I found Prof. Wolff's article, "Four Forms of Redistribution" an illuminating examination of the moral premises that underlie the various approaches that society employs to redress apparent disadvantages. Sufficiently so that it induced me to find the longer paper on which the Pathways article was based ("The Message of Redistribution: Disadvantage, public policy and the human good" at http:---). And I also agree with D.R. Khashaba in criticizing Mr. Flood's hostile approach to his comment on Prof. Wolff's article. It is clear from both the Pathways article and the longer paper on which the article was based, that Prof Wolff was not attempting to address the moral foundations of Redistribution.

Yet, at the same time, I find myself in full agreement with the moral principles presented by Mr. Flood -- "Forcible expropriation is justifiable only to restore property to its moral owners, not to deprive them of it." I empathize completely with Mr. Flood's desire to point out the fundamental moral flaw underlying the entire concept of Redistribution as discussed by Prof. Wolff. The tone of the Pathways article is even more obvious in the longer paper. A couple of particular examples will serve to demonstrate.

In Section 2 of his paper, Prof. Wolff introduces the section with:

   "In order to think further about the nature of redistribution, and
   the different possible ways of pursuing it, I want to lay out a
   particular theoretical framework. I will begin with some rudimentary
   social theory."
Mr Flood is quite correct in his criticism that "[Prof. Wolff] does not defend the propositions on which his arguments depend." In Section 2, where he introduces "some rudimentary social theory" in order to "think further about the nature of redistribution", Prof. Wolff is singularly remiss in providing neither a definition of, nor a moral justification for, the concept of redistribution. The natural question that arises is how one can think further about the nature of redistribution unless one knows what it is.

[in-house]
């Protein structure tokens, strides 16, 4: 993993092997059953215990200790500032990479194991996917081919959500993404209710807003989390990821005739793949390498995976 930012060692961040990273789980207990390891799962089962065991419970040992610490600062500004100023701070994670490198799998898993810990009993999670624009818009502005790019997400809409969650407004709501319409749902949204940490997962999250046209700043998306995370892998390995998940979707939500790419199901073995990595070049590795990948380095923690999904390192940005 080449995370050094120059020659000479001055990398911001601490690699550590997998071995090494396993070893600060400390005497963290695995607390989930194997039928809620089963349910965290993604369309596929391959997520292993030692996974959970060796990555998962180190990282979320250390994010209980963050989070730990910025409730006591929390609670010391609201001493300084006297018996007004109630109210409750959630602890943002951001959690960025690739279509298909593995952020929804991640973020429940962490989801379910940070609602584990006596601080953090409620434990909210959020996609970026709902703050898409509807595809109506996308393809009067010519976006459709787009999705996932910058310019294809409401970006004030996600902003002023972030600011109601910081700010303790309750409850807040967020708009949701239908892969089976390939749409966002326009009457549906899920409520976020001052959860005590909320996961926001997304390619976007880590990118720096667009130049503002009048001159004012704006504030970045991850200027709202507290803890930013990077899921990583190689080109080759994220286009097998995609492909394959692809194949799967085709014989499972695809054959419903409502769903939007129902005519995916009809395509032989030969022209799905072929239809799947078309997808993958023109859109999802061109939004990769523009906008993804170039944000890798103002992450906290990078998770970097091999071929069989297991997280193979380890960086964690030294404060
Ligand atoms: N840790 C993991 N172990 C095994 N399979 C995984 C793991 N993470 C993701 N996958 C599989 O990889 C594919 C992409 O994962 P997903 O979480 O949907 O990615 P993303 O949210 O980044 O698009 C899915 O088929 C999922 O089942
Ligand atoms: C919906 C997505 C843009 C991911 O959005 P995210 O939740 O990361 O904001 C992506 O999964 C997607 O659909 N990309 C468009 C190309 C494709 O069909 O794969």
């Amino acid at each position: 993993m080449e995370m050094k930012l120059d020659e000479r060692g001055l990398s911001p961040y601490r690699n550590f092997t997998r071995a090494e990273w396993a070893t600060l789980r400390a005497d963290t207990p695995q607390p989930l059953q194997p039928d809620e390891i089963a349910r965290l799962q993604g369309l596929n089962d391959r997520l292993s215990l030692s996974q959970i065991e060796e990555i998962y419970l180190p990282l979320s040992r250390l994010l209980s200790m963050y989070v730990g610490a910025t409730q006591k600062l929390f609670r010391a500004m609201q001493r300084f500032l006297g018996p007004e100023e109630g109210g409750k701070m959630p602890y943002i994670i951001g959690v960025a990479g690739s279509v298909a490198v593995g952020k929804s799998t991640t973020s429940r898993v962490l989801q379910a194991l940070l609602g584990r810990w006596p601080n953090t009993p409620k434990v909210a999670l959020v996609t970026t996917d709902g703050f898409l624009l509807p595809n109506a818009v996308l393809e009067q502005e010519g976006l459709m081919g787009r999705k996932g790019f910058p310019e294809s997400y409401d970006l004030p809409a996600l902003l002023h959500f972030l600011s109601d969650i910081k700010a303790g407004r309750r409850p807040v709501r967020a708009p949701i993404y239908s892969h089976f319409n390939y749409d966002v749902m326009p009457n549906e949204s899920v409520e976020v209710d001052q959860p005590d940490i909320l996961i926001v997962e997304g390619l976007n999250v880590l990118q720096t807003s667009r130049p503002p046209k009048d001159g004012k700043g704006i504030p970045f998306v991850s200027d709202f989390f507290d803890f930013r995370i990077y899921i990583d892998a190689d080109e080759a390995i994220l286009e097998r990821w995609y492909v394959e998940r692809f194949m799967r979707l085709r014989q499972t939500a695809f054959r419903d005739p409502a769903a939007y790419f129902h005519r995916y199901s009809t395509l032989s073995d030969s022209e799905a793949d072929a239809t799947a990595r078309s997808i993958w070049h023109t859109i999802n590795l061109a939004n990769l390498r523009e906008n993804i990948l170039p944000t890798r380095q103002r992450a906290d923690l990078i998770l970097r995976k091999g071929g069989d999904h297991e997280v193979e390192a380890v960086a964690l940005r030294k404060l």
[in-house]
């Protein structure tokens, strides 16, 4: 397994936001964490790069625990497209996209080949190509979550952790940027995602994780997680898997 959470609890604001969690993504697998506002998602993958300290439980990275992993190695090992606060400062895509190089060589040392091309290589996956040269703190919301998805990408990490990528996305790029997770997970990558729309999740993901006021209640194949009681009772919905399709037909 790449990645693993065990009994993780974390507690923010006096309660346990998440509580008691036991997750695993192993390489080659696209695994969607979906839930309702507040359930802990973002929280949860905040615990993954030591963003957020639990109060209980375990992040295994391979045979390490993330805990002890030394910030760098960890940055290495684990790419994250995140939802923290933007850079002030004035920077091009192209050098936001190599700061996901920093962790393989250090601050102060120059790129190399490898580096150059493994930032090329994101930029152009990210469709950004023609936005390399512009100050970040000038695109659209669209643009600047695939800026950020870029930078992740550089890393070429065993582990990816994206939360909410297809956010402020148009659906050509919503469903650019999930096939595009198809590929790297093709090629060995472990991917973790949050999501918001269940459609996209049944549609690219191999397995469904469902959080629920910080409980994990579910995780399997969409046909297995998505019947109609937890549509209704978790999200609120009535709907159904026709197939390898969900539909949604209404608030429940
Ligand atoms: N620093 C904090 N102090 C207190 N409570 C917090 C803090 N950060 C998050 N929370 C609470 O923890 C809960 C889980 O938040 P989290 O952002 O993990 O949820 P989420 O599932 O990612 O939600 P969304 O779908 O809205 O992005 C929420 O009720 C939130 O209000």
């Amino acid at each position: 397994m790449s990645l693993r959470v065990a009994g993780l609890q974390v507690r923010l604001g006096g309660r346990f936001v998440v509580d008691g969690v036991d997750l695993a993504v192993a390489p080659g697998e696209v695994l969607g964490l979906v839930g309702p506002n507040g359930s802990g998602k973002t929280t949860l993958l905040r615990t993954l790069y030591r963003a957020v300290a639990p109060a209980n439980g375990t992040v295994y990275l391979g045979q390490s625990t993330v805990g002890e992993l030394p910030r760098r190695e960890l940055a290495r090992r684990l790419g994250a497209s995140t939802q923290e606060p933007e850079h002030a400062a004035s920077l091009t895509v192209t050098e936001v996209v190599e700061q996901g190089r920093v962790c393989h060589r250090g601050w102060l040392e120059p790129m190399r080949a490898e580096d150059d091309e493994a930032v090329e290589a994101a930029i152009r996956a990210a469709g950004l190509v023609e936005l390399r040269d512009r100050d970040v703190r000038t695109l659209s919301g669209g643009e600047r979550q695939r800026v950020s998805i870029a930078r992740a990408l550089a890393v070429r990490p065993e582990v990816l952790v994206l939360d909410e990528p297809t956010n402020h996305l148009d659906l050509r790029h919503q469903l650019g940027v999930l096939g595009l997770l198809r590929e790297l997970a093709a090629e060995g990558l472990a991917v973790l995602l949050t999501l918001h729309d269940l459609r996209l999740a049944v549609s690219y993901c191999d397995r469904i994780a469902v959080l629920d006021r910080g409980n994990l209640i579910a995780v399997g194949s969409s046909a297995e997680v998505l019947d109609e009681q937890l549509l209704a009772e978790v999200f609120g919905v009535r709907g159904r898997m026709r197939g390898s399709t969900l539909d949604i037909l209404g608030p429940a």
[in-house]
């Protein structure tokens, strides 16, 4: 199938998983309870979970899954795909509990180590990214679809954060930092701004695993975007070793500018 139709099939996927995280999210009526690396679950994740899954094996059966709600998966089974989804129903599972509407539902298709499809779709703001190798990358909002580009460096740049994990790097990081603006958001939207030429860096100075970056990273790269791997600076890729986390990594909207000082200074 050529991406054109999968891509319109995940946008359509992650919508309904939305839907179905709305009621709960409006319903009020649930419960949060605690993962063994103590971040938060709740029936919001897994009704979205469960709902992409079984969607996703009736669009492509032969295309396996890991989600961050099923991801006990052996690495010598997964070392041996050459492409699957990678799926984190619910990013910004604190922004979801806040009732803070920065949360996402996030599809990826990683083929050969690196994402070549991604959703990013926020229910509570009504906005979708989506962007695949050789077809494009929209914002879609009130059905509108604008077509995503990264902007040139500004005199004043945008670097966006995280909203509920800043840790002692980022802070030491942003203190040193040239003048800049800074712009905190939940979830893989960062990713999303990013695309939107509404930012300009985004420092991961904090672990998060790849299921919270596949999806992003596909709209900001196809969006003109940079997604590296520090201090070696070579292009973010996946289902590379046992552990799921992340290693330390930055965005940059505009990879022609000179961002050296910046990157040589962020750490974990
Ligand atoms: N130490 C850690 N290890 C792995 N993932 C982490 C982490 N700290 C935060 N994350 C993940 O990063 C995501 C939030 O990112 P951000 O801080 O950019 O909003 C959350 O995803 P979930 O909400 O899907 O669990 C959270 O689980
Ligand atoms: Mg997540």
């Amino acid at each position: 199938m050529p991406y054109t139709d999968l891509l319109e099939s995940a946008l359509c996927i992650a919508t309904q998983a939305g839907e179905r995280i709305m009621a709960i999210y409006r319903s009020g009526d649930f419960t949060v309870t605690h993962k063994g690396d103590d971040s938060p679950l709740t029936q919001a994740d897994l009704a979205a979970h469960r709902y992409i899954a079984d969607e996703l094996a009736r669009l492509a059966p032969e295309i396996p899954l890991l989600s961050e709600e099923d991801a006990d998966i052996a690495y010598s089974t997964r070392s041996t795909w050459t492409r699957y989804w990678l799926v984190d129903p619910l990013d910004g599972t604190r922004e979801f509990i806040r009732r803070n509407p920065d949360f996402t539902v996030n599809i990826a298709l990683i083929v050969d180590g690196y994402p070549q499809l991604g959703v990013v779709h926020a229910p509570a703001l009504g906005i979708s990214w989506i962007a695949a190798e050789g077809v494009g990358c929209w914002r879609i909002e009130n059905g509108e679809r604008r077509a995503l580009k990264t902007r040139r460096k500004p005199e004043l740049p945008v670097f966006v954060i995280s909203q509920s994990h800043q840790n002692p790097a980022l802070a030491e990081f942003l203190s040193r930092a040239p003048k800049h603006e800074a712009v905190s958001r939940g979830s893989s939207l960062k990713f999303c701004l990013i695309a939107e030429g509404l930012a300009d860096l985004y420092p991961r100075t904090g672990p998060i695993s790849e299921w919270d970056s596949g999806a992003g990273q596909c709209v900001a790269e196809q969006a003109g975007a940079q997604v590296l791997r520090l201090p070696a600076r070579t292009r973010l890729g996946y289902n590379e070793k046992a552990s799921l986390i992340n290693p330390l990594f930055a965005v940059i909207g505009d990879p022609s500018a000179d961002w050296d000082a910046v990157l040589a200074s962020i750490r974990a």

In Section 6, Prof. Wolff introduces his conclusion with:

   "Redistribution is never simple. There will always be more than one
   way in which public policy might seek to redress disadvantage. The
   main idea I have presented here is that our intuitions about forms of
   redistribution suggest deeper assumptions about the nature of the
   human good."
As Mr. Flood points out (accurately I think), the language throughout the article (and even more obviously the paper) is replete with subtle distortions of what actually happens during redistribution. By focussing solely on the receipt of distributed resources, Prof. Wolff not only glosses over the moral justification of redistribution, but by his choice of words implies that there is no such issue. In the particular quote here provided, for example, redistribution does not "redress" disadvantage. It "balances" one disadvantage with another. Whatever resources are distributed to one person to redress that person's perceived disadvantage must come from some other person thereby bestowing on that person (or those people) a (possibly not equivalent) disadvantage.

Despite the excellent review of the moral issues surrounding how the resources are distributed to the recipients, Prof. Wolff ignores "the deeper assumptions about the nature of the human good" that justifies the redistribution in the first place. This is the question that is raised by Mr. Flood in his comment. And I tend to agree with Mr. Flood that this is a far more informative (and in my opinion more socially important) question with which to probe our hidden assumptions about the nature of "the human good".